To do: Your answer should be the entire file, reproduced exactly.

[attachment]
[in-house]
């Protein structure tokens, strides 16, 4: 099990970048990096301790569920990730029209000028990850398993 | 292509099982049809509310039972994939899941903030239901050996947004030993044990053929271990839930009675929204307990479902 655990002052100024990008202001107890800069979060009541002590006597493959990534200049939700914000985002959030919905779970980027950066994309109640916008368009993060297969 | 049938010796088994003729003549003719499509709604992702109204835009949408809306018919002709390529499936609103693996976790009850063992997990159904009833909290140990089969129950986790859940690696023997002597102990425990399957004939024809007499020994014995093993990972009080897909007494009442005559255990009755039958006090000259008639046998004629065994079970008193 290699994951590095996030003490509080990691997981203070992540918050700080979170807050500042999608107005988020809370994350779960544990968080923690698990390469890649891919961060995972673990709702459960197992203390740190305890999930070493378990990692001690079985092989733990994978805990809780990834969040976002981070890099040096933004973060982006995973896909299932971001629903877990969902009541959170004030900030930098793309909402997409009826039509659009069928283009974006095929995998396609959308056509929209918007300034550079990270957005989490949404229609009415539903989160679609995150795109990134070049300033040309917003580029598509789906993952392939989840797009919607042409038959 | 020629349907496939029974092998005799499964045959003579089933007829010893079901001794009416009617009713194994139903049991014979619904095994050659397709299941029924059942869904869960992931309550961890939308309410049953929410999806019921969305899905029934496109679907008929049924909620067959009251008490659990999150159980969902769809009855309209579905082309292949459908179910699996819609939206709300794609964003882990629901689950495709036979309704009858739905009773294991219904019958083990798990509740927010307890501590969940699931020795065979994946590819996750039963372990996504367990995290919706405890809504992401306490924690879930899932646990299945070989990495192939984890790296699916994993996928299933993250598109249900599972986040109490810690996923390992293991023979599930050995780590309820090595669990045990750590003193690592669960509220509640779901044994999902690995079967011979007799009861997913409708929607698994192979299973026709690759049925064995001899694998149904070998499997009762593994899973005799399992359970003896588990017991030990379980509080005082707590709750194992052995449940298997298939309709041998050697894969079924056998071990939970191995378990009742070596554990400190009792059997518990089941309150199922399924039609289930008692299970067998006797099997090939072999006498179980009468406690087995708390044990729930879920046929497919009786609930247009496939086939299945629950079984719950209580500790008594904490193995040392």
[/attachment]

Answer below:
[in-house]
């Protein structure tokens, strides 16, 4: 099990970048990096301790569920990730029209000028990850398993 | 292509099982049809509310039972994939899941903030239901050996947004030993044990053929271990839930009675929204307990479902 655990002052100024990008202001107890800069979060009541002590006597493959990534200049939700914000985002959030919905779970980027950066994309109640916008368009993060297969 | 049938010796088994003729003549003719499509709604992702109204835009949408809306018919002709390529499936609103693996976790009850063992997990159904009833909290140990089969129950986790859940690696023997002597102990425990399957004939024809007499020994014995093993990972009080897909007494009442005559255990009755039958006090000259008639046998004629065994079970008193 290699994951590095996030003490509080990691997981203070992540918050700080979170807050500042999608107005988020809370994350779960544990968080923690698990390469890649891919961060995972673990709702459960197992203390740190305890999930070493378990990692001690079985092989733990994978805990809780990834969040976002981070890099040096933004973060982006995973896909299932971001629903877990969902009541959170004030900030930098793309909402997409009826039509659009069928283009974006095929995998396609959308056509929209918007300034550079990270957005989490949404229609009415539903989160679609995150795109990134070049300033040309917003580029598509789906993952392939989840797009919607042409038959 | 020629349907496939029974092998005799499964045959003579089933007829010893079901001794009416009617009713194994139903049991014979619904095994050659397709299941029924059942869904869960992931309550961890939308309410049953929410999806019921969305899905029934496109679907008929049924909620067959009251008490659990999150159980969902769809009855309209579905082309292949459908179910699996819609939206709300794609964003882990629901689950495709036979309704009858739905009773294991219904019958083990798990509740927010307890501590969940699931020795065979994946590819996750039963372990996504367990995290919706405890809504992401306490924690879930899932646990299945070989990495192939984890790296699916994993996928299933993250598109249900599972986040109490810690996923390992293991023979599930050995780590309820090595669990045990750590003193690592669960509220509640779901044994999902690995079967011979007799009861997913409708929607698994192979299973026709690759049925064995001899694998149904070998499997009762593994899973005799399992359970003896588990017991030990379980509080005082707590709750194992052995449940298997298939309709041998050697894969079924056998071990939970191995378990009742070596554990400190009792059997518990089941309150199922399924039609289930008692299970067998006797099997090939072999006498179980009468406690087995708390044990729930879920046929497919009786609930247009496939086939299945629950079984719950209580500790008594904490193995040392």